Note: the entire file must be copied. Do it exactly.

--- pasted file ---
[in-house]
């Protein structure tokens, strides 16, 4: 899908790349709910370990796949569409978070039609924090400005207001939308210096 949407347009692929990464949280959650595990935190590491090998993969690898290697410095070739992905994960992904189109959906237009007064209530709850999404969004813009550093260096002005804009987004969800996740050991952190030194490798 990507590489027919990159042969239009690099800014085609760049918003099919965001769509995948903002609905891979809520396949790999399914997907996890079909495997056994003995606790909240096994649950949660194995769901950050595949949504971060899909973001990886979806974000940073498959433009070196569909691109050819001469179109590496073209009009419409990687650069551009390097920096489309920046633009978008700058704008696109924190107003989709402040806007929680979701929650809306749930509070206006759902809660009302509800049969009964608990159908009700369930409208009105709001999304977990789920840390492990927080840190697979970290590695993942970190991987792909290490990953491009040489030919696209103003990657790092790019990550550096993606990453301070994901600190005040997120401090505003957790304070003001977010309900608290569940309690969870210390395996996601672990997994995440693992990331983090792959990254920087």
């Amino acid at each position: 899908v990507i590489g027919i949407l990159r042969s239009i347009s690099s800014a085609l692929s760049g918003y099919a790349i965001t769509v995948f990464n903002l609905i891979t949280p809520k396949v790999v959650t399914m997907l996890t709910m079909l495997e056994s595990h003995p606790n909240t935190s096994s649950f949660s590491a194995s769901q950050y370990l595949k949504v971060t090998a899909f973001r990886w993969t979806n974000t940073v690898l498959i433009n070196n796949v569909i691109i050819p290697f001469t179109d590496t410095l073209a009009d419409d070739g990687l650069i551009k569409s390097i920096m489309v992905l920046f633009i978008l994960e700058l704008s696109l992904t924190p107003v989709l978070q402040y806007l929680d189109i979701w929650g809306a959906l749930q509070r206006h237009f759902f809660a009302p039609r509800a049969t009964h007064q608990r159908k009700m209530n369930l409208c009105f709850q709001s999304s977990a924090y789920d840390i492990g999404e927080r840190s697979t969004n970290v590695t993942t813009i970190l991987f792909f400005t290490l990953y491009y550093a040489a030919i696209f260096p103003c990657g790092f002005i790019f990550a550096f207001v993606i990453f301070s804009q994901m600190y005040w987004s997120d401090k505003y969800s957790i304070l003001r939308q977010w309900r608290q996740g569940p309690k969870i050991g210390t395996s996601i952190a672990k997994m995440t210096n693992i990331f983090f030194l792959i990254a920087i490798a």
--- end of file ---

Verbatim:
[in-house]
């Protein structure tokens, strides 16, 4: 899908790349709910370990796949569409978070039609924090400005207001939308210096 949407347009692929990464949280959650595990935190590491090998993969690898290697410095070739992905994960992904189109959906237009007064209530709850999404969004813009550093260096002005804009987004969800996740050991952190030194490798 990507590489027919990159042969239009690099800014085609760049918003099919965001769509995948903002609905891979809520396949790999399914997907996890079909495997056994003995606790909240096994649950949660194995769901950050595949949504971060899909973001990886979806974000940073498959433009070196569909691109050819001469179109590496073209009009419409990687650069551009390097920096489309920046633009978008700058704008696109924190107003989709402040806007929680979701929650809306749930509070206006759902809660009302509800049969009964608990159908009700369930409208009105709001999304977990789920840390492990927080840190697979970290590695993942970190991987792909290490990953491009040489030919696209103003990657790092790019990550550096993606990453301070994901600190005040997120401090505003957790304070003001977010309900608290569940309690969870210390395996996601672990997994995440693992990331983090792959990254920087």
């Amino acid at each position: 899908v990507i590489g027919i949407l990159r042969s239009i347009s690099s800014a085609l692929s760049g918003y099919a790349i965001t769509v995948f990464n903002l609905i891979t949280p809520k396949v790999v959650t399914m997907l996890t709910m079909l495997e056994s595990h003995p606790n909240t935190s096994s649950f949660s590491a194995s769901q950050y370990l595949k949504v971060t090998a899909f973001r990886w993969t979806n974000t940073v690898l498959i433009n070196n796949v569909i691109i050819p290697f001469t179109d590496t410095l073209a009009d419409d070739g990687l650069i551009k569409s390097i920096m489309v992905l920046f633009i978008l994960e700058l704008s696109l992904t924190p107003v989709l978070q402040y806007l929680d189109i979701w929650g809306a959906l749930q509070r206006h237009f759902f809660a009302p039609r509800a049969t009964h007064q608990r159908k009700m209530n369930l409208c009105f709850q709001s999304s977990a924090y789920d840390i492990g999404e927080r840190s697979t969004n970290v590695t993942t813009i970190l991987f792909f400005t290490l990953y491009y550093a040489a030919i696209f260096p103003c990657g790092f002005i790019f990550a550096f207001v993606i990453f301070s804009q994901m600190y005040w987004s997120d401090k505003y969800s957790i304070l003001r939308q977010w309900r608290q996740g569940p309690k969870i050991g210390t395996s996601i952190a672990k997994m995440t210096n693992i990331f983090f030194l792959i990254a920087i490798a």